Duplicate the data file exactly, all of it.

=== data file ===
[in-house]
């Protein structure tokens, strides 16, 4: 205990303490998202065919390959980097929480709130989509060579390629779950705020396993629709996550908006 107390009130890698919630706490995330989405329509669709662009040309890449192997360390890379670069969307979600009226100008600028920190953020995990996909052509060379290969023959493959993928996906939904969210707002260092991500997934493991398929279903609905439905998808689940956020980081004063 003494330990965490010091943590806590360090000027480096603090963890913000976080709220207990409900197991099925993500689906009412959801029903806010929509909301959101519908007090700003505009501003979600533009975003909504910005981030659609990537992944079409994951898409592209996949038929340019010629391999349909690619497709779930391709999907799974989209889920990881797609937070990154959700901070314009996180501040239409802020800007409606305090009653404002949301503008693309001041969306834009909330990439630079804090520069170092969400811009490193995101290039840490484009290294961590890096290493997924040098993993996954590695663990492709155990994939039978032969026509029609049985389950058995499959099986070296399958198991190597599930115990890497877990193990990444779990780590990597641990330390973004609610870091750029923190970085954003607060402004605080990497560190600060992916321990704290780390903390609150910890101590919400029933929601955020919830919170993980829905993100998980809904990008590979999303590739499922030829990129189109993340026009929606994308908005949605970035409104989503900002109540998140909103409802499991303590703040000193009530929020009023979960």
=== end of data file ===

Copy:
[in-house]
């Protein structure tokens, strides 16, 4: 205990303490998202065919390959980097929480709130989509060579390629779950705020396993629709996550908006 107390009130890698919630706490995330989405329509669709662009040309890449192997360390890379670069969307979600009226100008600028920190953020995990996909052509060379290969023959493959993928996906939904969210707002260092991500997934493991398929279903609905439905998808689940956020980081004063 003494330990965490010091943590806590360090000027480096603090963890913000976080709220207990409900197991099925993500689906009412959801029903806010929509909301959101519908007090700003505009501003979600533009975003909504910005981030659609990537992944079409994951898409592209996949038929340019010629391999349909690619497709779930391709999907799974989209889920990881797609937070990154959700901070314009996180501040239409802020800007409606305090009653404002949301503008693309001041969306834009909330990439630079804090520069170092969400811009490193995101290039840490484009290294961590890096290493997924040098993993996954590695663990492709155990994939039978032969026509029609049985389950058995499959099986070296399958198991190597599930115990890497877990193990990444779990780590990597641990330390973004609610870091750029923190970085954003607060402004605080990497560190600060992916321990704290780390903390609150910890101590919400029933929601955020919830919170993980829905993100998980809904990008590979999303590739499922030829990129189109993340026009929606994308908005949605970035409104989503900002109540998140909103409802499991303590703040000193009530929020009023979960």